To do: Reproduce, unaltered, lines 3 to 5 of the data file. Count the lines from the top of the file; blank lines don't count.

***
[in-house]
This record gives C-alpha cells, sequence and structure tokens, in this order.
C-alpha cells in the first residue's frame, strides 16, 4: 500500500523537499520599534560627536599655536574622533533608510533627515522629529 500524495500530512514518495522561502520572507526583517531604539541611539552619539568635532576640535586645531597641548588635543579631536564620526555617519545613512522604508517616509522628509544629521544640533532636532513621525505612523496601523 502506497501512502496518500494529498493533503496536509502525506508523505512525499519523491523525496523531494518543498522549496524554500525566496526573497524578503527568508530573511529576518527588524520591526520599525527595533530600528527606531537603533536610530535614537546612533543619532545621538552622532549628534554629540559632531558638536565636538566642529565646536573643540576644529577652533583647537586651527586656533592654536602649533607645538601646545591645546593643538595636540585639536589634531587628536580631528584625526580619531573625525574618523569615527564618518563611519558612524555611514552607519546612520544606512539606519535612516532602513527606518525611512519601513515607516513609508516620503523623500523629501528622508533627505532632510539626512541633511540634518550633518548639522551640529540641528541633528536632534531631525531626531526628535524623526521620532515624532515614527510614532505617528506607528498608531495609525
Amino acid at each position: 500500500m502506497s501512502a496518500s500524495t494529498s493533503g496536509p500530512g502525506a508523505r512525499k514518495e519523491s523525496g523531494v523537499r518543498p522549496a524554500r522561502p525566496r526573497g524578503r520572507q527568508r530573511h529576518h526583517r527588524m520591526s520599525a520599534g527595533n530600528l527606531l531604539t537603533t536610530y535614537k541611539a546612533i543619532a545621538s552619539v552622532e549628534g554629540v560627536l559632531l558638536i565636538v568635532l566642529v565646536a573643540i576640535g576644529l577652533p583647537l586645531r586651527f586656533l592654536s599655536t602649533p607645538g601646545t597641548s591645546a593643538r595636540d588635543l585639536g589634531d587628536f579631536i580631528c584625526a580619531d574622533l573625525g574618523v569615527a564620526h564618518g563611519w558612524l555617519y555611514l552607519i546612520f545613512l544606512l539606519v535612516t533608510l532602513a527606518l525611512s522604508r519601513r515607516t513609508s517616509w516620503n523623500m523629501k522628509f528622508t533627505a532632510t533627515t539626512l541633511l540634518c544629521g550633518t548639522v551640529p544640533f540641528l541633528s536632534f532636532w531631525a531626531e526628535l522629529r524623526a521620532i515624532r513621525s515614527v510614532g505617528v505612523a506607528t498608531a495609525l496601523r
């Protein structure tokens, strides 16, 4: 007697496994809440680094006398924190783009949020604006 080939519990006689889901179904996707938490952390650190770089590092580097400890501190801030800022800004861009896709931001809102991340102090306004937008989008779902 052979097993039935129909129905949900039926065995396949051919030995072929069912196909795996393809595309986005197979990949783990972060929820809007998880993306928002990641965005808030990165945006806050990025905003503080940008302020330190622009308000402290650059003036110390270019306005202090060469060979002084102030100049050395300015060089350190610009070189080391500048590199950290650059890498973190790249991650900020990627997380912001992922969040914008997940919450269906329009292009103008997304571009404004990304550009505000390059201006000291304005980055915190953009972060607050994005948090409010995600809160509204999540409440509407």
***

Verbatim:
C-alpha cells in the first residue's frame, strides 16, 4: 500500500523537499520599534560627536599655536574622533533608510533627515522629529 500524495500530512514518495522561502520572507526583517531604539541611539552619539568635532576640535586645531597641548588635543579631536564620526555617519545613512522604508517616509522628509544629521544640533532636532513621525505612523496601523 502506497501512502496518500494529498493533503496536509502525506508523505512525499519523491523525496523531494518543498522549496524554500525566496526573497524578503527568508530573511529576518527588524520591526520599525527595533530600528527606531537603533536610530535614537546612533543619532545621538552622532549628534554629540559632531558638536565636538566642529565646536573643540576644529577652533583647537586651527586656533592654536602649533607645538601646545591645546593643538595636540585639536589634531587628536580631528584625526580619531573625525574618523569615527564618518563611519558612524555611514552607519546612520544606512539606519535612516532602513527606518525611512519601513515607516513609508516620503523623500523629501528622508533627505532632510539626512541633511540634518550633518548639522551640529540641528541633528536632534531631525531626531526628535524623526521620532515624532515614527510614532505617528506607528498608531495609525
Amino acid at each position: 500500500m502506497s501512502a496518500s500524495t494529498s493533503g496536509p500530512g502525506a508523505r512525499k514518495e519523491s523525496g523531494v523537499r518543498p522549496a524554500r522561502p525566496r526573497g524578503r520572507q527568508r530573511h529576518h526583517r527588524m520591526s520599525a520599534g527595533n530600528l527606531l531604539t537603533t536610530y535614537k541611539a546612533i543619532a545621538s552619539v552622532e549628534g554629540v560627536l559632531l558638536i565636538v568635532l566642529v565646536a573643540i576640535g576644529l577652533p583647537l586645531r586651527f586656533l592654536s599655536t602649533p607645538g601646545t597641548s591645546a593643538r595636540d588635543l585639536g589634531d587628536f579631536i580631528c584625526a580619531d574622533l573625525g574618523v569615527a564620526h564618518g563611519w558612524l555617519y555611514l552607519i546612520f545613512l544606512l539606519v535612516t533608510l532602513a527606518l525611512s522604508r519601513r515607516t513609508s517616509w516620503n523623500m523629501k522628509f528622508t533627505a532632510t533627515t539626512l541633511l540634518c544629521g550633518t548639522v551640529p544640533f540641528l541633528s536632534f532636532w531631525a531626531e526628535l522629529r524623526a521620532i515624532r513621525s515614527v510614532g505617528v505612523a506607528t498608531a495609525l496601523r
């Protein structure tokens, strides 16, 4: 007697496994809440680094006398924190783009949020604006 080939519990006689889901179904996707938490952390650190770089590092580097400890501190801030800022800004861009896709931001809102991340102090306004937008989008779902 052979097993039935129909129905949900039926065995396949051919030995072929069912196909795996393809595309986005197979990949783990972060929820809007998880993306928002990641965005808030990165945006806050990025905003503080940008302020330190622009308000402290650059003036110390270019306005202090060469060979002084102030100049050395300015060089350190610009070189080391500048590199950290650059890498973190790249991650900020990627997380912001992922969040914008997940919450269906329009292009103008997304571009404004990304550009505000390059201006000291304005980055915190953009972060607050994005948090409010995600809160509204999540409440509407």